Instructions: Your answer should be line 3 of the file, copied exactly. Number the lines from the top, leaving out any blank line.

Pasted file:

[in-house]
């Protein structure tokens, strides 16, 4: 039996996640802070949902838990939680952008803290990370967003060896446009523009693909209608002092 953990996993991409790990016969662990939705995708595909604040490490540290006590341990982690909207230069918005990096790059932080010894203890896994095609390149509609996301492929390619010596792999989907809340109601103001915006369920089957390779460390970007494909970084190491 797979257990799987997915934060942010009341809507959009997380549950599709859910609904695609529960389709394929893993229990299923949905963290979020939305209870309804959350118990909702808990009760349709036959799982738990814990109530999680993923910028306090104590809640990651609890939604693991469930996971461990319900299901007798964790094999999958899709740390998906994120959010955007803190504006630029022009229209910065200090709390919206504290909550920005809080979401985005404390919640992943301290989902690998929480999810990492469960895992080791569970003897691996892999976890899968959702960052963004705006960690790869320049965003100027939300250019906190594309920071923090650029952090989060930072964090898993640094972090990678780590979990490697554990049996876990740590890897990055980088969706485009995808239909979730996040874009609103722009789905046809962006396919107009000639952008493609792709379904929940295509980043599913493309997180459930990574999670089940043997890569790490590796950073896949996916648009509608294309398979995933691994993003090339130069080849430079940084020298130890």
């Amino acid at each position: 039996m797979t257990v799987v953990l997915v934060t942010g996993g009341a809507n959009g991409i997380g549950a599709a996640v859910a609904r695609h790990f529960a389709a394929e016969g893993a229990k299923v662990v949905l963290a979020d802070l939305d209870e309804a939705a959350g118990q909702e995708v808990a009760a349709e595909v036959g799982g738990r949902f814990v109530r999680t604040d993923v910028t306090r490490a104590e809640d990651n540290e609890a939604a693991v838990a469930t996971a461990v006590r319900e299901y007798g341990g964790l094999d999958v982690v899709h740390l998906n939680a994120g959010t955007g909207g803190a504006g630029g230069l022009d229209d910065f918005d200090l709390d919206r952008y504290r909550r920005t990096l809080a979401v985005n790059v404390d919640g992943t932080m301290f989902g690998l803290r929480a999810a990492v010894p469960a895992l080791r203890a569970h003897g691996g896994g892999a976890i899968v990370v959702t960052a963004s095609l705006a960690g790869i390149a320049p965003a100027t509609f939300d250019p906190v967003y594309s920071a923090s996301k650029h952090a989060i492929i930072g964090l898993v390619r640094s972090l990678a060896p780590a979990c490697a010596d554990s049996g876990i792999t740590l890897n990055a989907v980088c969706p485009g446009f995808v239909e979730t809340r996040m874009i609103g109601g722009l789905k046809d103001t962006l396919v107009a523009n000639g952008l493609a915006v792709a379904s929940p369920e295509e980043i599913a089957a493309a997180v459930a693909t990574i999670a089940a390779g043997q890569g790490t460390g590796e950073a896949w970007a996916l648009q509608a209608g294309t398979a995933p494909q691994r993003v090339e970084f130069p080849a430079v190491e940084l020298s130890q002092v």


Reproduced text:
């Amino acid at each position: 039996m797979t257990v799987v953990l997915v934060t942010g996993g009341a809507n959009g991409i997380g549950a599709a996640v859910a609904r695609h790990f529960a389709a394929e016969g893993a229990k299923v662990v949905l963290a979020d802070l939305d209870e309804a939705a959350g118990q909702e995708v808990a009760a349709e595909v036959g799982g738990r949902f814990v109530r999680t604040d993923v910028t306090r490490a104590e809640d990651n540290e609890a939604a693991v838990a469930t996971a461990v006590r319900e299901y007798g341990g964790l094999d999958v982690v899709h740390l998906n939680a994120g959010t955007g909207g803190a504006g630029g230069l022009d229209d910065f918005d200090l709390d919206r952008y504290r909550r920005t990096l809080a979401v985005n790059v404390d919640g992943t932080m301290f989902g690998l803290r929480a999810a990492v010894p469960a895992l080791r203890a569970h003897g691996g896994g892999a976890i899968v990370v959702t960052a963004s095609l705006a960690g790869i390149a320049p965003a100027t509609f939300d250019p906190v967003y594309s920071a923090s996301k650029h952090a989060i492929i930072g964090l898993v390619r640094s972090l990678a060896p780590a979990c490697a010596d554990s049996g876990i792999t740590l890897n990055a989907v980088c969706p485009g446009f995808v239909e979730t809340r996040m874009i609103g109601g722009l789905k046809d103001t962006l396919v107009a523009n000639g952008l493609a915006v792709a379904s929940p369920e295509e980043i599913a089957a493309a997180v459930a693909t990574i999670a089940a390779g043997q890569g790490t460390g590796e950073a896949w970007a996916l648009q509608a209608g294309t398979a995933p494909q691994r993003v090339e970084f130069p080849a430079v190491e940084l020298s130890q002092v």